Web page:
Second. Durham offered a patently false explanation for his absence at the discovery conference. In his "motion to vacate." Durham alleged that he was "not aware of the date set as the deadline for the retaining of new counsel." However, he was in court when the magistrate judge announced that deadline, as well as the date of the discovery conference and the possibility of dismissal if no one appeared on his behalf. This deception was only compounded when, at the first hearing on his "motion to vacate," the court asked Durham's new attorney if Durham was present when the magistrate judge announced the deadline. His attorney responded that he did not know, while Durham, who had accompanied his new lawyer to the hearing on the "motion to vacate." made no effort to clarify the situation. Thus, the court had to have a second hearing on the matter a week later. In general, deception of the court is the kind of contumacious behavior for which a dismissal for want of prosecution is an appropriate sanction. See Johnson, 34 F.3d at 468. This is especially so where the deception creates further delays and requires additional expenditure of judicial resources, as in the present case. Durham has not contested the finding that he deceived the court. Thus, Durham's deception provides strong support for the district court's ruling.


Finally, as noted by the district court. Durham's primary claim of illegality appears to lack merit. The state judge who suppressed the evidence misunderstood the import of the document listing the items Harriet Maybee exchanged as partial payment for a water treatment system. Maybee prepared the list at Willis's request to identify items given to Absolute Water Treatment. Inc., in exchange for the water treatment system, which Durham, as a representative of the company, sold. Thus, contrary to the state judge's understanding, the list does not suggest that Durham had an ownership interest in the items or that Investigator Lewis should have thought the list carried such a meaning. Accordingly, the list was not exculpatory and Investigator Lewis's failure to disclose it to the state judge would not violate the principle of Franks v. Delaware. Durham makes other civil rights and state law claims that the district court did not evaluate, but it is, at best, unclear whether these claims have merit. The mere possibility that Durham could state a meritorious claim, in any event, is insufficient to save his case.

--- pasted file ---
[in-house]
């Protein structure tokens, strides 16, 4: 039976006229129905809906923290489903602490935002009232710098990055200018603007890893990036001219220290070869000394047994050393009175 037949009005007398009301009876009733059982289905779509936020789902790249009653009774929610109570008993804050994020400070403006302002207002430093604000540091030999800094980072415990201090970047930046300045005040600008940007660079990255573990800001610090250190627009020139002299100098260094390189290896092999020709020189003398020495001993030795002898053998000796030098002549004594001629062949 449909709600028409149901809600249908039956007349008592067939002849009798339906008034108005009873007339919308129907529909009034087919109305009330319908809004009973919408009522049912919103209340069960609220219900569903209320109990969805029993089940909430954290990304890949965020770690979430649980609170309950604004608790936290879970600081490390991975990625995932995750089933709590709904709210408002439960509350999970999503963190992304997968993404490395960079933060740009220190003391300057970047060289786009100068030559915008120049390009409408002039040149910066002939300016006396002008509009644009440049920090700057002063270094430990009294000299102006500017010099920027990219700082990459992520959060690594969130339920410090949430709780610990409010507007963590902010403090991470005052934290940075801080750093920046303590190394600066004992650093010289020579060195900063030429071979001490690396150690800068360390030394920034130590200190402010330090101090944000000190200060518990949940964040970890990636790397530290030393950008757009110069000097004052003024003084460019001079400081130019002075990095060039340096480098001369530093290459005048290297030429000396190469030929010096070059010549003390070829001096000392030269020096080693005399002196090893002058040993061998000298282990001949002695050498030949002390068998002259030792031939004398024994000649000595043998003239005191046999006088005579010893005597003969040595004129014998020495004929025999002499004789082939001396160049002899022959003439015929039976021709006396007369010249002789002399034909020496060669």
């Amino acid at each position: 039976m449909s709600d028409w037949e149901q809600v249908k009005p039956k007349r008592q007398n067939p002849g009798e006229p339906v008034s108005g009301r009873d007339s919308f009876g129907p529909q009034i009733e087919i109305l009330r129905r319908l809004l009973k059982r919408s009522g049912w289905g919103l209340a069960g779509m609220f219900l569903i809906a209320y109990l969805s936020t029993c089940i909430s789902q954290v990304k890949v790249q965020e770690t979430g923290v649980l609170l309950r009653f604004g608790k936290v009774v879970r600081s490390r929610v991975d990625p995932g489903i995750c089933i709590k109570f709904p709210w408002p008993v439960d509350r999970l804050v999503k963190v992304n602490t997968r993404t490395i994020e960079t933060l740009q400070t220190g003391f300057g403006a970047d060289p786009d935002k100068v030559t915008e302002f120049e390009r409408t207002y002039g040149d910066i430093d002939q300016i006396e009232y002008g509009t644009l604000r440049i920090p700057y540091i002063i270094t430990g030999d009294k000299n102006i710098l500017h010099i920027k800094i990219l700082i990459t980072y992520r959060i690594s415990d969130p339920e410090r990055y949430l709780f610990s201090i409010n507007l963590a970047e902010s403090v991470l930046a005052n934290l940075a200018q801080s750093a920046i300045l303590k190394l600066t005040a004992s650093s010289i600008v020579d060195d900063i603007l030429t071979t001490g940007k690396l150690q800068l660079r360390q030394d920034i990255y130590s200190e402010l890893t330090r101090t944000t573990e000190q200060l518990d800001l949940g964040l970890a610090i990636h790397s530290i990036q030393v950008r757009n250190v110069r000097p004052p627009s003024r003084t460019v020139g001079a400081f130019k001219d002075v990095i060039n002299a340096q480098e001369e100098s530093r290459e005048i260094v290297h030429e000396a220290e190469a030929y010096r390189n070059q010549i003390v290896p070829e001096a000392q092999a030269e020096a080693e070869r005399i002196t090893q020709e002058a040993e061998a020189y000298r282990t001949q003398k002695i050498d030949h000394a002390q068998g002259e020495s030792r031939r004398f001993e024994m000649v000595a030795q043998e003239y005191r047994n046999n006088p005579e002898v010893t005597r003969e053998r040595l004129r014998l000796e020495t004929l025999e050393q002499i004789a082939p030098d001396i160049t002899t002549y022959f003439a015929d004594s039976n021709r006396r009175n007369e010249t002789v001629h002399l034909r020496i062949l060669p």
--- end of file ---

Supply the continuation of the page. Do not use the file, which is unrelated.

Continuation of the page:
Together, Durham's failure to comply with court deadlines, his deceptive explanation for his non-compliance, and the questionable merit of his claims, make the district court's decision to dismiss Durham's case for want of prosecution a reasonable one. Reasonableness is sufficient to survive review under an abuse of discretion standard. Accordingly, we AFFIRM the dismissal for want of prosecution with prejudice.


After an examination of the briefs and the record, we have concluded that oral argument is unnecessary. Thus, the appeal is submitted on the briefs and the record. See Fed. R.App. P. 34(a); Cir. R. 34(f)


Willis owns 100 of the 1000 authorized shares. The record is silent on the ownership of the remaining shares